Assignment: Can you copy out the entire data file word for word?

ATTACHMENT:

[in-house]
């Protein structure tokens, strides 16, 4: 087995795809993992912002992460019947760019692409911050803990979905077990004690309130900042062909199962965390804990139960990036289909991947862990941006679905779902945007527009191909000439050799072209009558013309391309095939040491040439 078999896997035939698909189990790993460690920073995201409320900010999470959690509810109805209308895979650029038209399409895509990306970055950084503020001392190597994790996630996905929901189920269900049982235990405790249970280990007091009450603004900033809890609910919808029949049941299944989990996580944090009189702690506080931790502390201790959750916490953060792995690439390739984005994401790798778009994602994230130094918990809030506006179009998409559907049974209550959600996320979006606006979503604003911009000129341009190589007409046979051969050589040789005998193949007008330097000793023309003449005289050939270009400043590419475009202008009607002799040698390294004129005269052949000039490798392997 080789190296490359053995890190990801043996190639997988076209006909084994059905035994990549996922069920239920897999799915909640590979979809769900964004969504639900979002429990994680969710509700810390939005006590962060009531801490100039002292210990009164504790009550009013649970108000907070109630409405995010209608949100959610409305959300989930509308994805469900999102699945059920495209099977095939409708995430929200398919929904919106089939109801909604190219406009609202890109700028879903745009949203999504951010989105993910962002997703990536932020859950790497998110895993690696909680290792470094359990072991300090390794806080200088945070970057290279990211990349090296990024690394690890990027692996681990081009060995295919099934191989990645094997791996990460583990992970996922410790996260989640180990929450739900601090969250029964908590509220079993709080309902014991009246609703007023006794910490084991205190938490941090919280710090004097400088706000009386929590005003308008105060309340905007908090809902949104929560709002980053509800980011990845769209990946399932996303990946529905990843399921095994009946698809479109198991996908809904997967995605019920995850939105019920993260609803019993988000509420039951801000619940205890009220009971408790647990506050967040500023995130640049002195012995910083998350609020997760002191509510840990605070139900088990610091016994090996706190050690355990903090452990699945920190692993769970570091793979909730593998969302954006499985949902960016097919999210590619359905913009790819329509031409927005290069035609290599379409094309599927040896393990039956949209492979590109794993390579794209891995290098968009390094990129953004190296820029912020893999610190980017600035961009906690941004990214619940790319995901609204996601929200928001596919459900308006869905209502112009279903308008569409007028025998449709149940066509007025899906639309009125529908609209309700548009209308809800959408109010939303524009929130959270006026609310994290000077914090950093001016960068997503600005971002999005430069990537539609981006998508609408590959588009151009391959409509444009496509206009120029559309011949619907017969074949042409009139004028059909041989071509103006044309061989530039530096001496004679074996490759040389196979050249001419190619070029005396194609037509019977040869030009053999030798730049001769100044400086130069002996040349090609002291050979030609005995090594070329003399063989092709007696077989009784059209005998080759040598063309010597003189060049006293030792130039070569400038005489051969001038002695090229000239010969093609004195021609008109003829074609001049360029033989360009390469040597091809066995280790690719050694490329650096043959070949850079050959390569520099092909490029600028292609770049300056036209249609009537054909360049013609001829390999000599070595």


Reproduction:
[in-house]
């Protein structure tokens, strides 16, 4: 087995795809993992912002992460019947760019692409911050803990979905077990004690309130900042062909199962965390804990139960990036289909991947862990941006679905779902945007527009191909000439050799072209009558013309391309095939040491040439 078999896997035939698909189990790993460690920073995201409320900010999470959690509810109805209308895979650029038209399409895509990306970055950084503020001392190597994790996630996905929901189920269900049982235990405790249970280990007091009450603004900033809890609910919808029949049941299944989990996580944090009189702690506080931790502390201790959750916490953060792995690439390739984005994401790798778009994602994230130094918990809030506006179009998409559907049974209550959600996320979006606006979503604003911009000129341009190589007409046979051969050589040789005998193949007008330097000793023309003449005289050939270009400043590419475009202008009607002799040698390294004129005269052949000039490798392997 080789190296490359053995890190990801043996190639997988076209006909084994059905035994990549996922069920239920897999799915909640590979979809769900964004969504639900979002429990994680969710509700810390939005006590962060009531801490100039002292210990009164504790009550009013649970108000907070109630409405995010209608949100959610409305959300989930509308994805469900999102699945059920495209099977095939409708995430929200398919929904919106089939109801909604190219406009609202890109700028879903745009949203999504951010989105993910962002997703990536932020859950790497998110895993690696909680290792470094359990072991300090390794806080200088945070970057290279990211990349090296990024690394690890990027692996681990081009060995295919099934191989990645094997791996990460583990992970996922410790996260989640180990929450739900601090969250029964908590509220079993709080309902014991009246609703007023006794910490084991205190938490941090919280710090004097400088706000009386929590005003308008105060309340905007908090809902949104929560709002980053509800980011990845769209990946399932996303990946529905990843399921095994009946698809479109198991996908809904997967995605019920995850939105019920993260609803019993988000509420039951801000619940205890009220009971408790647990506050967040500023995130640049002195012995910083998350609020997760002191509510840990605070139900088990610091016994090996706190050690355990903090452990699945920190692993769970570091793979909730593998969302954006499985949902960016097919999210590619359905913009790819329509031409927005290069035609290599379409094309599927040896393990039956949209492979590109794993390579794209891995290098968009390094990129953004190296820029912020893999610190980017600035961009906690941004990214619940790319995901609204996601929200928001596919459900308006869905209502112009279903308008569409007028025998449709149940066509007025899906639309009125529908609209309700548009209308809800959408109010939303524009929130959270006026609310994290000077914090950093001016960068997503600005971002999005430069990537539609981006998508609408590959588009151009391959409509444009496509206009120029559309011949619907017969074949042409009139004028059909041989071509103006044309061989530039530096001496004679074996490759040389196979050249001419190619070029005396194609037509019977040869030009053999030798730049001769100044400086130069002996040349090609002291050979030609005995090594070329003399063989092709007696077989009784059209005998080759040598063309010597003189060049006293030792130039070569400038005489051969001038002695090229000239010969093609004195021609008109003829074609001049360029033989360009390469040597091809066995280790690719050694490329650096043959070949850079050959390569520099092909490029600028292609770049300056036209249609009537054909360049013609001829390999000599070595």